Two days after the shooting that left 26 dead in Sutherland Springs, Texas, Senate Majority Whip John Cornyn (R-Texas) said he would introduce legislation incentivizing the military and other federal agencies to quickly upload criminal records into an FBI database.
Although the Pentagon already required that transfer of information, the U.S. Air Force failed to enter information regarding Devin Kelley, Sunday's shooter, into the FBI's National Crime Information Center database.
“This critically important information from the suspect's criminal history was not uploaded into the relevant background check databases, even though a federal law clearly requires that it be done,” Cornyn said.
“Because there was no record of it, [Kelley] was able to lie his way into getting these firearms,” he added.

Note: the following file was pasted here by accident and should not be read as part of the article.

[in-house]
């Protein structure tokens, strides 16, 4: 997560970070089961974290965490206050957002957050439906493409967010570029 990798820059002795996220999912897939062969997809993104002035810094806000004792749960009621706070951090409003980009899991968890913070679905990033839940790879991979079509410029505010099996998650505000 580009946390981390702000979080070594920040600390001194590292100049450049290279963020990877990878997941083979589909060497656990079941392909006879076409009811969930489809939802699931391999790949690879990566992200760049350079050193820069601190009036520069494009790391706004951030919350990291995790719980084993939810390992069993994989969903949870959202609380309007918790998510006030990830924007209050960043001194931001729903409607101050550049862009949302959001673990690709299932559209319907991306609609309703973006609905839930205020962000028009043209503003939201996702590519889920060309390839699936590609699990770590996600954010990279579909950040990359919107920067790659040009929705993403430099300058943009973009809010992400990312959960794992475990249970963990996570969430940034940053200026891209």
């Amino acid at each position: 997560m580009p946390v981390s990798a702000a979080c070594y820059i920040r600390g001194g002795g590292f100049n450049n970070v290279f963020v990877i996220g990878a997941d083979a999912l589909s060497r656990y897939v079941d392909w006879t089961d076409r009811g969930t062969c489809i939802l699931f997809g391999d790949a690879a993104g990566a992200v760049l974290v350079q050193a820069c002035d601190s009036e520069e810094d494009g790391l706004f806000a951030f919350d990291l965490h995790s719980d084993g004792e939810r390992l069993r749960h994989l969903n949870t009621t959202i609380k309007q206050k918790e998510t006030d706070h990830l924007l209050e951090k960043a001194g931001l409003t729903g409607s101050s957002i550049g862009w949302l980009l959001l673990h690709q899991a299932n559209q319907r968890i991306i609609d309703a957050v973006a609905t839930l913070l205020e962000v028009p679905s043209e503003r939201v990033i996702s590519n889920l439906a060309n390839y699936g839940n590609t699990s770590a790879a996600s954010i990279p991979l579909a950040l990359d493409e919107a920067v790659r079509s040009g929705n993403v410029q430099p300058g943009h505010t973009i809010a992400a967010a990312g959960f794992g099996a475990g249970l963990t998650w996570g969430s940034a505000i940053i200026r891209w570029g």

It's unclear whether Democrats, who called for congressional action following Sunday's massacre, or other Republicans will support the bill, which appears to merely encourage compliance with existing law.
Cornyn's legislation came amid an announcement from Sen. Jeff Flake (R-Ariz.), who said he was writing legislation that would “prevent anyone convicted of domestic violence” from purchasing a firearm.
Existing law should have prevented Kelley from obtaining his AR-556 after he was convicted of assaulting both his ex-wife and stepson.